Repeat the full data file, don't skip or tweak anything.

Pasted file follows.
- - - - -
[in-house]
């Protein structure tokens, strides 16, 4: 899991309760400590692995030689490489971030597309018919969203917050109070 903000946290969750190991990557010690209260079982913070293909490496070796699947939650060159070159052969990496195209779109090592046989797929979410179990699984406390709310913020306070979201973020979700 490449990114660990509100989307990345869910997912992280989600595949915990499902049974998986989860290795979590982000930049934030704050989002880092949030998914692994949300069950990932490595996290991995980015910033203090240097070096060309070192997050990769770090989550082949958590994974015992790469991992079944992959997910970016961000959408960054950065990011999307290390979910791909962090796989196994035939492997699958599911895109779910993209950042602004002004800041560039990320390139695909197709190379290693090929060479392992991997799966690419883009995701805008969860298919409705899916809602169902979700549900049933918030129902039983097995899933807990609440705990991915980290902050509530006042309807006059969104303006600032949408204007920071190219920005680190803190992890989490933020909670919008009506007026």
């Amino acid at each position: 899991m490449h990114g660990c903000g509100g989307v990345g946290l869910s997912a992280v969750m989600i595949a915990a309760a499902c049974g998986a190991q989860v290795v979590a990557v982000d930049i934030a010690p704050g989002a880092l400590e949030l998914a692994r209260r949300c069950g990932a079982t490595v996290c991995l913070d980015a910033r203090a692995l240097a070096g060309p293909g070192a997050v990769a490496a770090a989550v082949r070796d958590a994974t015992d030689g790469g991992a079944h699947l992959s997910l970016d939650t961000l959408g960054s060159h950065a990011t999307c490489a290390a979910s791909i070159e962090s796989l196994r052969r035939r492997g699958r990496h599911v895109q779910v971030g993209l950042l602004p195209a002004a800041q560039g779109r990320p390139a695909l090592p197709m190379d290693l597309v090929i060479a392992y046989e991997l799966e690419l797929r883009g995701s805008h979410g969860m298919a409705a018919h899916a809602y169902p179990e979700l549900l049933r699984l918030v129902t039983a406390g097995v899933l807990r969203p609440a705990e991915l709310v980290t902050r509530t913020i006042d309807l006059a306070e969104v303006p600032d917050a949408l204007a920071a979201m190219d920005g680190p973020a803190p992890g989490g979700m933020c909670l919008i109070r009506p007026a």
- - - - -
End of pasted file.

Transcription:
[in-house]
């Protein structure tokens, strides 16, 4: 899991309760400590692995030689490489971030597309018919969203917050109070 903000946290969750190991990557010690209260079982913070293909490496070796699947939650060159070159052969990496195209779109090592046989797929979410179990699984406390709310913020306070979201973020979700 490449990114660990509100989307990345869910997912992280989600595949915990499902049974998986989860290795979590982000930049934030704050989002880092949030998914692994949300069950990932490595996290991995980015910033203090240097070096060309070192997050990769770090989550082949958590994974015992790469991992079944992959997910970016961000959408960054950065990011999307290390979910791909962090796989196994035939492997699958599911895109779910993209950042602004002004800041560039990320390139695909197709190379290693090929060479392992991997799966690419883009995701805008969860298919409705899916809602169902979700549900049933918030129902039983097995899933807990609440705990991915980290902050509530006042309807006059969104303006600032949408204007920071190219920005680190803190992890989490933020909670919008009506007026």
């Amino acid at each position: 899991m490449h990114g660990c903000g509100g989307v990345g946290l869910s997912a992280v969750m989600i595949a915990a309760a499902c049974g998986a190991q989860v290795v979590a990557v982000d930049i934030a010690p704050g989002a880092l400590e949030l998914a692994r209260r949300c069950g990932a079982t490595v996290c991995l913070d980015a910033r203090a692995l240097a070096g060309p293909g070192a997050v990769a490496a770090a989550v082949r070796d958590a994974t015992d030689g790469g991992a079944h699947l992959s997910l970016d939650t961000l959408g960054s060159h950065a990011t999307c490489a290390a979910s791909i070159e962090s796989l196994r052969r035939r492997g699958r990496h599911v895109q779910v971030g993209l950042l602004p195209a002004a800041q560039g779109r990320p390139a695909l090592p197709m190379d290693l597309v090929i060479a392992y046989e991997l799966e690419l797929r883009g995701s805008h979410g969860m298919a409705a018919h899916a809602y169902p179990e979700l549900l049933r699984l918030v129902t039983a406390g097995v899933l807990r969203p609440a705990e991915l709310v980290t902050r509530t913020i006042d309807l006059a306070e969104v303006p600032d917050a949408l204007a920071a979201m190219d920005g680190p973020a803190p992890g989490g979700m933020c909670l919008i109070r009506p007026a």